The second and more significant place where the media did more to help the Clinton campaign was in its February and post February coverage of the primaries. During the 11 primary winning streak that Obama scored, many of which were unabashed blowouts, that was when he mathematically sealed the deal. Indeed, when this whole thing comes to a close, I think we will see that the delegate disparity, and definitely the pledged delegate disparity, will be little different at the end than it was following the February sweep.

But while Obama rightfully siezed the nomination following that streak, the media woefully underreported the mathematics which falsely inflated Clinton’s chances at winning the nomination in the minds of the electorate. While they could have rightly started dubbing Obama the presumptive nominee way back then, it wasn’t until the North Carolina primary when Tim Russert finally came out and said, “We now know who the Democratic nominee will be.”

Thus, yes, the media has been unkind to Clinton, but they are unkind to just about every candidate with the noted exception of John McCain. That Clinton is here partially as a result of the media sort of undercuts the campaign’s proferred narrative that the media is evil and only wants to see Clinton go under.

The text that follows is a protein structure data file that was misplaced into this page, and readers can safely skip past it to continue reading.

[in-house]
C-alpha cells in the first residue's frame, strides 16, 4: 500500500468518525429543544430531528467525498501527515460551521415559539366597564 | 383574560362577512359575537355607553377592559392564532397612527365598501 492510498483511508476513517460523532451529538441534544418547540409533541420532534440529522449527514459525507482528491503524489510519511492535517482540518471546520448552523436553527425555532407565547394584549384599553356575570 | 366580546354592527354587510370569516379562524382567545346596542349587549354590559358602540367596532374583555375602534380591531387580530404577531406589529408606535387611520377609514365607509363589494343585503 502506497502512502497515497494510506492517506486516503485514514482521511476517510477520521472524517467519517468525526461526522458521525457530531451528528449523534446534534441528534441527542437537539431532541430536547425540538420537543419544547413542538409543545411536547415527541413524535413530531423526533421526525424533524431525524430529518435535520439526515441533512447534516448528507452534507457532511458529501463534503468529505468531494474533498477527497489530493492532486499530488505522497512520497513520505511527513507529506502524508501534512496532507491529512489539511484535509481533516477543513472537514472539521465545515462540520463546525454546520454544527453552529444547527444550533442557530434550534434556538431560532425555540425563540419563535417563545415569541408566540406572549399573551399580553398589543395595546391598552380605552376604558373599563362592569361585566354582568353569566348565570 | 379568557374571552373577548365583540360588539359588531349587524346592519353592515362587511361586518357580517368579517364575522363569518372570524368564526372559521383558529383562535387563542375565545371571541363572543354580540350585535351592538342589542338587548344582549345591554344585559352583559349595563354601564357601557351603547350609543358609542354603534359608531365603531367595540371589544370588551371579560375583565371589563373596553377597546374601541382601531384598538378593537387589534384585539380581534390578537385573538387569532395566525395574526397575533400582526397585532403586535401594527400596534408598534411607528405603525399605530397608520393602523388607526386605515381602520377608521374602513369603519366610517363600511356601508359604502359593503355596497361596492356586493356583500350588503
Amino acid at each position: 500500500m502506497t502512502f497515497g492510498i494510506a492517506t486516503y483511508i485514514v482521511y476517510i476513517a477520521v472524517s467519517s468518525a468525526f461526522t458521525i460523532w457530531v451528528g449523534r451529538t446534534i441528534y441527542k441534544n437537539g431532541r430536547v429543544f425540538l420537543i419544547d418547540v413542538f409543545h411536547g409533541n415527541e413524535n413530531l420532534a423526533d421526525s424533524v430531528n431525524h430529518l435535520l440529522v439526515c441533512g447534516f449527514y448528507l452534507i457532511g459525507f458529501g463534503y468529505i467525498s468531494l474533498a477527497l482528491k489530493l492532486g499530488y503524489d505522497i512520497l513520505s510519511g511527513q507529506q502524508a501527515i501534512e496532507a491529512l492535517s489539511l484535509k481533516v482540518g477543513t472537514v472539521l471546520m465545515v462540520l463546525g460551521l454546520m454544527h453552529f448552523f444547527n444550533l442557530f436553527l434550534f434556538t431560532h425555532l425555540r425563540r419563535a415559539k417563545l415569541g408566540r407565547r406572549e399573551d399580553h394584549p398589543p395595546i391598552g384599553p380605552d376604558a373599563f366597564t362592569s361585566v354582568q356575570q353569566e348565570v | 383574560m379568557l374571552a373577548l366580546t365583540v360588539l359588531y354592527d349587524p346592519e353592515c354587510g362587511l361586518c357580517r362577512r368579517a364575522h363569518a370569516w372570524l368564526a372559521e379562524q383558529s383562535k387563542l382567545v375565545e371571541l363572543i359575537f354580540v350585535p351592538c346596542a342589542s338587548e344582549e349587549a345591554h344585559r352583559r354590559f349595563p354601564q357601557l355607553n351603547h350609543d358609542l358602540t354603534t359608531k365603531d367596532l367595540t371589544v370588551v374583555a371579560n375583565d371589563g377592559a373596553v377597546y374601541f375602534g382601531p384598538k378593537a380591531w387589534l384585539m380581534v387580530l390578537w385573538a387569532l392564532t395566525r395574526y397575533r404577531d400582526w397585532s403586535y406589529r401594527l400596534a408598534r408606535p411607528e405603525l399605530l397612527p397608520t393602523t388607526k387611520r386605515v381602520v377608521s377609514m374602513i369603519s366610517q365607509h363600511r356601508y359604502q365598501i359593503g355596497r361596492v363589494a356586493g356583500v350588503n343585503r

And yet there is STILL more. Calls of misogyny, shifting goal posts, now trying to demonize anyone who thinks that delegates should decide the nominee (you know, because following the rules is SOOOO evil), and the absolutely gross likening to Michigan and Florida to the Civil Rights movement and the Women’s Liberation movement, all of them are intended to build this elaborate story line that Clinton is a stalwart hero beset upon all sides by fanged beasts ready to tear her and her people apart.

All of this ignoring the greatest enemies to Clinton and her presidential aspirations; herself and her campaign.